Knee Meniscus Regenerated with 3D-Printed Implant - About Health Degrees | Salud Publica | Scoop.it

Columbia University Medical Center researchers have devised a way to replace the knee’s protective lining, called the meniscus, using a personalized 3D-printed implant, or scaffold, infused with human growth factors that prompt the body to regenerate the lining on its own. The therapy, successfully tested in sheep, could provide the first effective and long-lasting repair of damaged menisci, which occur in millions of Americans each year and can lead to debilitating arthritis.

 


Read more: http://abouthealthdegrees.com/knee-meniscus-regenerated-3d-printed-implant/#ixzz3NQsniHro


Via Stewart-Marshall
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Reino Unido confirma caso de ébola en Glasgow

Reino Unido confirma caso de ébola en Glasgow | Salud Publica | Scoop.it
Se trata de un trabajador sanitario que regresó la noche del domingo a Glasgow, en Escocia, procedente de Sierra Leona
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¿No sabes dónde publicar? Springer te ayuda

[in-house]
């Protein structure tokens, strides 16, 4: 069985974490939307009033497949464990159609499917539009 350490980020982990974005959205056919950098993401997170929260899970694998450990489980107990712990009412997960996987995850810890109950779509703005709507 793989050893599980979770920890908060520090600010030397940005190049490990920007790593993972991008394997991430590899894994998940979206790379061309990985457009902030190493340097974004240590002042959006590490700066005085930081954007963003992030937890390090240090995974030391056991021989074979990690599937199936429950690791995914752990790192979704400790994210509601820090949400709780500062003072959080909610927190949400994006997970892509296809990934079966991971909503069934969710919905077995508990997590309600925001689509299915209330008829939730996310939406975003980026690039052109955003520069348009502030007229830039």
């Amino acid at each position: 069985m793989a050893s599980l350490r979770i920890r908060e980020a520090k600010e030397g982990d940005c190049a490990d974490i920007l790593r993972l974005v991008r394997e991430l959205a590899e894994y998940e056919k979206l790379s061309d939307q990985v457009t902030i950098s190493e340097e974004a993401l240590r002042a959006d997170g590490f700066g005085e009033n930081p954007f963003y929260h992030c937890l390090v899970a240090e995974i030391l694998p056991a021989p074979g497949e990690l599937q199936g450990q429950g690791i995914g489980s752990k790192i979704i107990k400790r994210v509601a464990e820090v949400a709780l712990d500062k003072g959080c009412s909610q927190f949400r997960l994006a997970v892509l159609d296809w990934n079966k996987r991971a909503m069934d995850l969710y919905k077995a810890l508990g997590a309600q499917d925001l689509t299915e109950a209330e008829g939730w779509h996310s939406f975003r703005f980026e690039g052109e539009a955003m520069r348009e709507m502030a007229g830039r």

¿No sabes dónde publicar? Springer te ayuda | Salud Publica | Scoop.it
La editorial Springer ofrece una nueva herramienta para ayudar a los investigadores a elegir la revista en la que publicar sus trabajos. Se trata de Springer Journal Selector (en beta). Basta con i...
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What is Big Data for Healthcare IT? | EHR Blog ...

What is Big Data for Healthcare IT? | EHR Blog ... | Salud Publica | Scoop.it

Big data is a term commonly used by the press and analysts yet few people really understand what it means or how it might affect them. At it’s core, Big Data represents a very tangible pattern for IT workers and demands a plan of action.


Via HaBIc, Usalbiomedica
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“Impacto del Cambio Climático en América Latina y el Caribe: cómo hacer frente a la nueva realidad climática”

“Impacto del Cambio Climático en América Latina y el Caribe: cómo hacer frente a la nueva realidad climática”
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Nueva guía apunta a combatir la violencia contra las mujeres y las niñas